14. Citizens Bank Park
While I didn’t think CBP broke much new ground in 2004, it wears very well in 2010. It has a nice, easy slope to it. Its architecture doesn’t try too hard. It feels not like a drawing board project gone awry in the transition to real life but an actual ballpark, comfortable for its purpose, civilized in its approach. It’s intimate without the claustrophobia. It emits a lighthearted sense of self. The statues and other heritage-minded tributes (Ashburn Alley, Harry the K’s) burst with the kind of pride a fan — even an “enemy” fan — feeds off. I’ve sat in four different areas on my four trips, and they all have something to recommend them. It all looks good, it all sounds good — the PA is crystal clear and the music selection’s superb (though the announcer is overbearing) — it all tastes good and it all feels right.

13. County Stadium
My mother, had she ever made it to County Stadium, would have known what to call it. She would have broken out the Yiddish as she tended to do (American birth and upbringing notwithstanding) and declared it haimish. She usually invoked that word when she wanted to express how down-to-earth something was. Not prust, as in “common,” which was something we were told not to act (spitting, for example, was admonished as prust) but haimish…homey — unpretentious. County Stadium, Milwaukee. It was so comfortable, even the Yiddish language feels retroactively at home there.

12. Dodger Stadium
Damn that O’Malley, getting exactly what he wanted in Los Angeles and making it work to near perfection for decades, even long after he was gone.

11. Jacobs Field
It was the magnet in the middle of our minds from the moment we checked in until we got through our game. After dropping our luggage, we walked over and peeked in. There was no game in progress, but it was right there on the street waiting to be gazed upon. You could see the field and all the touches that made it special, like the toothbrush lights and the massive scoreboard (which seemed bigger in those days before everybody got one). You could enjoy the sandstone exterior, an unwitting antidote to the epidemic of Camden-style bricks almost everybody else building a ballpark was copying from Baltimore. Cleveland had itself an original. The game was Friday night, but I couldn’t wait 24 hours for more Jake. It was just too damn alluring and we were just staying way too close to pretend it wasn’t calling to us.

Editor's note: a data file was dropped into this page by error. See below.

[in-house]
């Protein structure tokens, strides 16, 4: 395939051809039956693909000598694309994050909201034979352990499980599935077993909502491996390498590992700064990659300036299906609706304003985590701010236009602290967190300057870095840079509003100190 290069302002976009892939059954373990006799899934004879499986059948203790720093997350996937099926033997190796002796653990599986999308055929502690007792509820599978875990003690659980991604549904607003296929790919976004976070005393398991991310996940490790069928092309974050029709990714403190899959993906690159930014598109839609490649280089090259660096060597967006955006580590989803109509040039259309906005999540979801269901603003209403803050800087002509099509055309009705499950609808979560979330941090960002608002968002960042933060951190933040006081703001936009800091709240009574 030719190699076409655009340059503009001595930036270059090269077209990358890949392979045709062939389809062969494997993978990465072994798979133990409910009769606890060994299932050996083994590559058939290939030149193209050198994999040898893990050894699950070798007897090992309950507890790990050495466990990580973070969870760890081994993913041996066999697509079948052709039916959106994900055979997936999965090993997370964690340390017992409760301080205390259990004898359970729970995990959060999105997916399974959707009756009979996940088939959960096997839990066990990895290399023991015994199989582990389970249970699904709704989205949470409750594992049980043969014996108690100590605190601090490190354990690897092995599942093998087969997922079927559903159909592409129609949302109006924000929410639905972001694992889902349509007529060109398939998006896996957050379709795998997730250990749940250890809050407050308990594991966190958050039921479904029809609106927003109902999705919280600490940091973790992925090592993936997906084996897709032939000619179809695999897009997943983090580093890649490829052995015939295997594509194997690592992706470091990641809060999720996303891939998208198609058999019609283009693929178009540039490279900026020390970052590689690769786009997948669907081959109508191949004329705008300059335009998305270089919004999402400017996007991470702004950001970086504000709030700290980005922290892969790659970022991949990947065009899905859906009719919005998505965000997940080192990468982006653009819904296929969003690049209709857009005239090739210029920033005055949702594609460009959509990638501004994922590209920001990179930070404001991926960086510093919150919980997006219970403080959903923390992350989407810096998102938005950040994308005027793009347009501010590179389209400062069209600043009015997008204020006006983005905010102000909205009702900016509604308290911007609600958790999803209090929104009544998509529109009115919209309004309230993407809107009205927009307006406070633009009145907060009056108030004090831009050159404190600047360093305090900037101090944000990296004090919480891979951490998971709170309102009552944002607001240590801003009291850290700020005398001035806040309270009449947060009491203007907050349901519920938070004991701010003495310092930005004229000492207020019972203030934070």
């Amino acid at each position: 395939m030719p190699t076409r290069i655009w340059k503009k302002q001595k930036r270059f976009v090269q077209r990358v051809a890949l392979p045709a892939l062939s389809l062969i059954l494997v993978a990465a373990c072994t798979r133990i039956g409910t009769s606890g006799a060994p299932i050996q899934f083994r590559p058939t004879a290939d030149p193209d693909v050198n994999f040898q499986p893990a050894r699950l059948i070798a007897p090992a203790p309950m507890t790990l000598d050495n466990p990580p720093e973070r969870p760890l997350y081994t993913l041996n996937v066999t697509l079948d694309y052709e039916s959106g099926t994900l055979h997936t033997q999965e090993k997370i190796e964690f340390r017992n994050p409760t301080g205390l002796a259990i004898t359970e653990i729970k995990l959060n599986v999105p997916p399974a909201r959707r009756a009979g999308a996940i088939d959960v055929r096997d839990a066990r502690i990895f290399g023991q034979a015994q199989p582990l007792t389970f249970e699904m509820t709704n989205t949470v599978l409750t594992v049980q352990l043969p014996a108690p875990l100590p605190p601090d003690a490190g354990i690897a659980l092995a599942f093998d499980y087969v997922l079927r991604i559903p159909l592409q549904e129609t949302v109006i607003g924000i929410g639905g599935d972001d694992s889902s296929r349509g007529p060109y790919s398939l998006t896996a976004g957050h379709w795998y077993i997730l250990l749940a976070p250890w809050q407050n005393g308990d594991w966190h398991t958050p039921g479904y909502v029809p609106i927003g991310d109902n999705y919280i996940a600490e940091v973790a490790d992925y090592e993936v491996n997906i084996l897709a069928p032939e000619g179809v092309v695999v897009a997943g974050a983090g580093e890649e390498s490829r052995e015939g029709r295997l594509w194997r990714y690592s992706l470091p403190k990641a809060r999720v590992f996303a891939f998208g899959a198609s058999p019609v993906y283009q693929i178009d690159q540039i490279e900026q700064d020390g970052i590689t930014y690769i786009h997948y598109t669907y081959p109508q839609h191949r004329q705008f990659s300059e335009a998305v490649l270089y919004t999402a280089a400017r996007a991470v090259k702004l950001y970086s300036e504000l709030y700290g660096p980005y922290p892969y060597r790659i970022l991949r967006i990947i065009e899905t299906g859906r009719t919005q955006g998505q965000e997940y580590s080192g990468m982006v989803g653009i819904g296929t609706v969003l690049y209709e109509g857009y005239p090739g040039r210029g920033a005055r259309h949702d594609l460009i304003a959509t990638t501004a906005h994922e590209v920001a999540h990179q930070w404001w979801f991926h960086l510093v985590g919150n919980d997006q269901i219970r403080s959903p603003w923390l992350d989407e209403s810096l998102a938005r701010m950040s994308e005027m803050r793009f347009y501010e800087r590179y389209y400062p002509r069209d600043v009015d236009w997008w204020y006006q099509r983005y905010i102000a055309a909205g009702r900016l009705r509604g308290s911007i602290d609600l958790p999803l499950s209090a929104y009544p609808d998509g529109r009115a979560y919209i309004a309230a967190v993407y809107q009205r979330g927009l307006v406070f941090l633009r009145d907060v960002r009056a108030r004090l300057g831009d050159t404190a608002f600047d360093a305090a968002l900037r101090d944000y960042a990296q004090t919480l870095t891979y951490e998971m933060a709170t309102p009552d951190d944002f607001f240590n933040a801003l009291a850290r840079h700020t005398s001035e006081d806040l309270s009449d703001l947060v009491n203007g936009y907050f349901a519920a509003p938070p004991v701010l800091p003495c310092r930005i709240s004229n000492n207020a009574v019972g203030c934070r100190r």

10. Coors Field
Saberhagen never much impressed me as a Met but seeing him as a Rockie, just eight rows away…wow! That was probably the beer talking. But sobered up and settled in after a fashion, my wowness never dissipated as the night wore on. Coors Field felt as fresh as what SandLot was brewing. It was crisp and open and electric, like no place I’d been for baseball. The house was packed and engaged by its baseball team. Intelligently engaged. Three years in the bigs and these were major league fans. Not only did they cheer their Rockies as three-quarters of their Bombers lay waste to Cubs pitching, but they were savvy enough to scoreboard-watch. The Dodgers had edged ahead of the Rockies in the N.L. West, but they were losing in Cincinnati. When that game went final, a roar went forth that was as majestic as the Rocky Mountains.

9. Turner Field
I developed a theory about Turner Field after spending nine sublime innings in its company. It had to do with the name on the door. Something about Turner Field looked and felt uncommonly perfect for baseball. It transcended what we were already calling “retro”. Turner Field didn’t feel retro. It felt traditional, like if you had to conjure a “ballpark” in your mind, you might come up with how this one looked while you were sitting in it. Ted Turner, I thought. Ted Turner’s in the entertainment business. Ted, I decided, put his best showbiz people on Turner Field. He called in his set designers after the 1996 Olympics were over, before the stadium would be converted for the Braves’ use, and said give me something that allows our patrons to get lost in baseball as they watch our games: not gimmicky, nothing distracting, just appropriate. If that’s the way it happened, then thanks Ted; it worked. And if it didn’t go down that way at all, it’s enough that I believe it.

8. Pac Bell Park
This place was Retro Version 2.0, an upgrade from the generation of trendsetting ballparks that preceded it. Pac Bell was evidence that nothing was static in this fast-moving era, that progress was only a mouse click or a Barry Bonds swing away. Camden Yards had been state-of-the-art just eight years earlier. Now baseball seemed poised to trade in their Camdens for Pac Bells. That’s how it felt up in the last row. As hackneyed an expression as “state-of-the-art” had become by 2001, it fit Pac Bell. Actually, maybe you could make do just by calling it “art”. Wow, what a venue for baseball.

7. Fenway Park